Skip to main content

Thank you for visiting You are using a browser version with limited support for CSS. To obtain the best experience, we recommend you use a more up to date browser (or turn off compatibility mode in Internet Explorer). In the meantime, to ensure continued support, we are displaying the site without styles and JavaScript.

Magnetite defines a vertebrate magnetoreceptor


The key behavioural, physiological and anatomical components of a magnetite-based magnetic sense have been demonstrated in rainbow trout (Oncorhynchus mykiss )1. Candidate receptor cells located within a discrete sub-layer of the olfactory lamellae contained iron-rich crystals that were similar in size and shape to magnetite crystals extracted from salmon1,2. Here we show that these crystals, which mapped to individual receptors using confocal and atomic force microscopy, are magnetic, as they are uniquely associated with dipoles detected by magnetic force microscopy. Analysis of their magnetic properties identifies the crystals as single-domain magnetite. In addition, three-dimensional reconstruction of the candidate receptors using confocal and atomic force microscopy imaging confirm that several magnetic crystals are arranged in a chain of about 1 µm within the receptor, and that the receptor is a multi-lobed single cell. These results are consistent with a magnetite-based detection mechanism2,3, as 1-µm chains of single-domain magnetite crystals are highly suitable for the behavioural and physiological responses to magnetic intensity previously reported in the trout.

This is a preview of subscription content, access via your institution

Relevant articles

Open Access articles citing this article.

Access options

Rent or buy this article

Prices vary by article type



Prices may be subject to local taxes which are calculated during checkout

Figure 1: Step-wise increase in the magnification (CLSM autofluorescent images) of the area in the olfactory lamellae where we find magnetic crystals.
Figure 2: Images of magnetic particle(s).
Figure 3: MFM images that show the response of a putative single magnetic particle (within trout tissue) in the presence of an applied field.
Figure 4: MFM image switching-field distribution.
Figure 5: Images of the magnetoreceptor cell.


  1. Walker, M. M. et al. Structure and function of the vertebrate magnetic sense. Nature 390, 371–376 ( 1997).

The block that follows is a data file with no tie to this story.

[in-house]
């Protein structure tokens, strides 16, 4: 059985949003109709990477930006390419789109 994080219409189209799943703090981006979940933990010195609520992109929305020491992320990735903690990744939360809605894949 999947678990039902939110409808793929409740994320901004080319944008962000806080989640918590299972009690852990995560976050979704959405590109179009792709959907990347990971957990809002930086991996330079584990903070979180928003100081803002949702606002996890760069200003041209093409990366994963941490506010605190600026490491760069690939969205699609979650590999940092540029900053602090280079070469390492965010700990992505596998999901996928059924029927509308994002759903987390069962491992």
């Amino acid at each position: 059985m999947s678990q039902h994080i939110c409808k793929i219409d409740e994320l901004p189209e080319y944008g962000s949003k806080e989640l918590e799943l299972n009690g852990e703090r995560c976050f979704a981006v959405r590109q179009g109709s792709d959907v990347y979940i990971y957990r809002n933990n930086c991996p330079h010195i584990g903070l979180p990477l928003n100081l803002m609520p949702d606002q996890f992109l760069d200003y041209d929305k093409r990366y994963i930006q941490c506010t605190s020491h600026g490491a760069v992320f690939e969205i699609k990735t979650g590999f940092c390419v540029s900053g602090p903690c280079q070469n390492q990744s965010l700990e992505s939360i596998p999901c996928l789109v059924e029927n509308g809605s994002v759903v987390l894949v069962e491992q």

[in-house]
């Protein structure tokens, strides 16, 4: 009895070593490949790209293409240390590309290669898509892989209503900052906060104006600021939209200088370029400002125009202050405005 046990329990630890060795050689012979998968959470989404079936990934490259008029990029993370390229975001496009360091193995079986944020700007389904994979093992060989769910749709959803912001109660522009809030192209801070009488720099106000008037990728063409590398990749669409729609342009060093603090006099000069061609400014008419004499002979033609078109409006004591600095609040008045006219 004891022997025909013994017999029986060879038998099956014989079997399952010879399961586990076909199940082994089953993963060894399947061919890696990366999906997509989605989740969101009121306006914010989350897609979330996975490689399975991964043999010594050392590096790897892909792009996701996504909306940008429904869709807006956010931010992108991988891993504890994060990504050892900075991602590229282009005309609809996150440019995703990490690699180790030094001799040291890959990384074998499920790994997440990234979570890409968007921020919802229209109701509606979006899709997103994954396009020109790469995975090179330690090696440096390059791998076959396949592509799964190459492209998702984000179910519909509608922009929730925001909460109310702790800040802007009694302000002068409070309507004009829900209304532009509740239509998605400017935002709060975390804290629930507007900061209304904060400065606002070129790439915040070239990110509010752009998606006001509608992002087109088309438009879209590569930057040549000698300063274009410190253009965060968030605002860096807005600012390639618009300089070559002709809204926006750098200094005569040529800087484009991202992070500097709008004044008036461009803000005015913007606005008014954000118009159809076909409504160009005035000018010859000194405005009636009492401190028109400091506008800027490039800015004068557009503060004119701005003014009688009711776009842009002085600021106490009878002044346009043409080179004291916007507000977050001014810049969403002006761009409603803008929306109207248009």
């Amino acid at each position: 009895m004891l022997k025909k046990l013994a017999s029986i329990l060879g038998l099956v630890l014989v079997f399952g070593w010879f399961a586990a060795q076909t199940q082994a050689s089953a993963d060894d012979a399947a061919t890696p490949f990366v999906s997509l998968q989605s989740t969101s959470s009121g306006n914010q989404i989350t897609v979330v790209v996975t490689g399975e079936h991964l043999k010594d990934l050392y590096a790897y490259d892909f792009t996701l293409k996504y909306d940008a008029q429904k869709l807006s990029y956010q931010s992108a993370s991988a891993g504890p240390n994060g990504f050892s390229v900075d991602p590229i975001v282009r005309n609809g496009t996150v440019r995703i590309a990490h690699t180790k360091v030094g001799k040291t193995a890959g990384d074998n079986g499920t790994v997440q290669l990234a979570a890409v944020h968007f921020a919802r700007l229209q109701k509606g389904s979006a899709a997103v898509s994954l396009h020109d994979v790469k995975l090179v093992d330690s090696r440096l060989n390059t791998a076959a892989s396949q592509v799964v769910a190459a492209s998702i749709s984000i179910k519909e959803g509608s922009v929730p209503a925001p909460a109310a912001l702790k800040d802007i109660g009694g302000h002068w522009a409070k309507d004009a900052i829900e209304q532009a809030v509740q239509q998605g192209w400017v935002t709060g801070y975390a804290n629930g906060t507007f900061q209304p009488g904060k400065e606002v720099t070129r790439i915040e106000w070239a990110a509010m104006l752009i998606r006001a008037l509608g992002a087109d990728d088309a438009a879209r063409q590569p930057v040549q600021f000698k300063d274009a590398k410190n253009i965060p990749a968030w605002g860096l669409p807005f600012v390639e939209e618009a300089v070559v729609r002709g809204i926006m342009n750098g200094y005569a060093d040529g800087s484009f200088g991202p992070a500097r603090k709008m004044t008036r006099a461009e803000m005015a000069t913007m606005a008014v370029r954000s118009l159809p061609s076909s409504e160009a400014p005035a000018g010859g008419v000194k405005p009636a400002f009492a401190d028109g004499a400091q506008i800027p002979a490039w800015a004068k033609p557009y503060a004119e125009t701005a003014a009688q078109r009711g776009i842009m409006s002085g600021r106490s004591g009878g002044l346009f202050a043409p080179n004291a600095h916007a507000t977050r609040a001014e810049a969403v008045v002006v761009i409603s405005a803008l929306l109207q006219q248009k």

Article  CAS  ADS  Google Scholar 

  2. Kirschvink, J. L. & Walker, M. M. in Magnetite Biomineralization and Magnetoreception by Living Organisms: A New Biomagnetism (eds Kirschvink, J. L., Jones, D. S. & MacFadden, B. J.) 243–254 (Plenum, New York, 1985).

    Google Scholar 

  3. Kirschvink, J. L. & Gould, J. L. Biogenic magnetite as a basis for magnetic field detection in animals. Biosystems 13, 181–201 ( 1981).

    Article  CAS  Google Scholar 

  4. Yorke, E. D. A possible magnetic transducer in birds. J. Theor. Biol. 77, 101–105 (1979).

    Article  CAS  Google Scholar 

  5. Yorke, E. D. Sensitivity of pigeons to small magnetic field variations. J. theor. Biol. 89, 533–537 ( 1981).

    Article  CAS  Google Scholar 

  6. Gould, J. L. Magnetic field sensitivity in animals. Ann. Rev. Physiol. 46, 585–598 (1984).

    Article  CAS  ADS  Google Scholar 

  7. Kirschvink, J. L. Biogenic ferrimagnetism: A new biomagnetism, in Biomagnetism (eds Williamson, S. J., Romani, G. L., Kaufman, L. & Modena, I.) 501–531 (Plenum, New York, 1983).

    Chapter  Google Scholar 

  8. Proksch, R. B. et al. Magnetic force microscopy of the submicron magnetic assembly in a magnetotactic bacterium. Appl. Phys. Lett. 66, 2582–2584 (1995).

    Article  CAS  ADS  Google Scholar 

  9. Babcock, K., Dugas, M., Manalis, S. & Elings, V. Magnetic force microscopy. Res. Soc. Symp. Proc. 355, 311 (1995).

    Article  CAS  Google Scholar 

  10. Wittborn, J. et al. Magnetization reversal observation and manipulation of chains of nanoscale magnetic particles using the magnetic force microscope. Nano. Mater. 12, 1149–1152 (1999).